New York — The push by Middle Eastern and Asian countries to build diversified financial centers over the next several years could have profound implications for the insurance industry.
A new report from New York-based Deloitte Research, “Insurance Firms: The Missing Link in the Sovereign Wealth Fund Acquisition Spree,” contends that acquiring insurance companies would make strategic sense for sovereign wealth funds (SWF) after their recent activity elsewhere in the financial services sector.
“If you consider their acquisition of banks, brokers and asset management companies, it looks like there is a plan,” Joe Guastella, principal global insurance leader, Deloitte Consulting LLP, tells Insurance Networking News. Guastella says these investments promise not just a financial return but serve a strategic purpose by helping the investors gain access to intellectual property and learn best practices that may not be prevalent in places with nascent financial services sectors. “There is a big gap right in people skills and the underlying technologies that really needs to be filled,” he says.
While companies often buy technology rather than build it in house, SWFs may see investments in North American and European insurance companies as a quick way to build their operations. Yet, Guastella notes that the SWFs often prefer partnerships and equity stakes to mergers and acquisitions. “It’s not buying outright, but taking a stake and doing things jointly in order to learn,” Guastella says.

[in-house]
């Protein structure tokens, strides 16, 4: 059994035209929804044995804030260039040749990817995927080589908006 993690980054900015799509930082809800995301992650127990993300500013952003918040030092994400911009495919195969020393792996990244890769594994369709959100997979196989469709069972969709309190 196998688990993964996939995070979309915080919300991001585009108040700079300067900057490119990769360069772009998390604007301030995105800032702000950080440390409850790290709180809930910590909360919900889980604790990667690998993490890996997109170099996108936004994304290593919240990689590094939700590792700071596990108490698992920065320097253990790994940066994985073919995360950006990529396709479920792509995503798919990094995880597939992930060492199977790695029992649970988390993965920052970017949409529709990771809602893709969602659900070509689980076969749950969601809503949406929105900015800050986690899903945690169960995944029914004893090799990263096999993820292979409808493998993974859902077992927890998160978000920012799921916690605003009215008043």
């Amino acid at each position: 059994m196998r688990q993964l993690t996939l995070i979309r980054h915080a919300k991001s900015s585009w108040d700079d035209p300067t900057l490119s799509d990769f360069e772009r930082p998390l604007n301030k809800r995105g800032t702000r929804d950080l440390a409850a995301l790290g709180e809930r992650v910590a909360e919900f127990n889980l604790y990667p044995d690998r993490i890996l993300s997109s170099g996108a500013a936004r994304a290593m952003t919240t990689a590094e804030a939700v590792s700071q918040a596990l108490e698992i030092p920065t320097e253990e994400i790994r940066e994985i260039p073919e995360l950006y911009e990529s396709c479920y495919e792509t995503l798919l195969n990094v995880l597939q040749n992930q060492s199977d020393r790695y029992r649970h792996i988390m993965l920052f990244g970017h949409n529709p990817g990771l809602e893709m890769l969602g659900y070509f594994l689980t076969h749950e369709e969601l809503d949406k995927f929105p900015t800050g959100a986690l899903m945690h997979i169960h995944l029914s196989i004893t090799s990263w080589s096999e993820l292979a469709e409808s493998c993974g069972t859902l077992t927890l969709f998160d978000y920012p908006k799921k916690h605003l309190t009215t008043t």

For insurers, SWFs provide the possibility of a large-scale capital infusions with few strings attached. Moreover, a link up with a SWF may help ease entry into new markets. “For insurers trying to get into those [emerging] markets in a bigger way, these type of deals could be a differentiator,” he says.
While SWFs are most readily associated with oil-rich states such as Abu Dhabi and Dubai, China’s SWF, China Investment Corp. (CIC), also employs a strategic approach to investing. In 2007, the CIC injected $20 billion into the state-owned China Development Bank to help recapitalize it.
The Deloitte report notes that Yang Chao, chairman of China Life Insurance, China’s largest insurance company, indicated he plans to buy a “strategic stake” in a large insurance company in Europe or North America, and that it is “not beyond the realm of possibilities that the CIC will help pay for this acquisition.”
Guastella says the Chinese approach will likely differ from those based in the Persian Gulf. “It’s going to play out differently for the Middle East and China,” he says. “I can see more of a Bermuda-type reinsurance market growing in the Middle East. If you look at China, it’s more of a need for the skills and technology to do personal lines.”
Source: Deloitte Research
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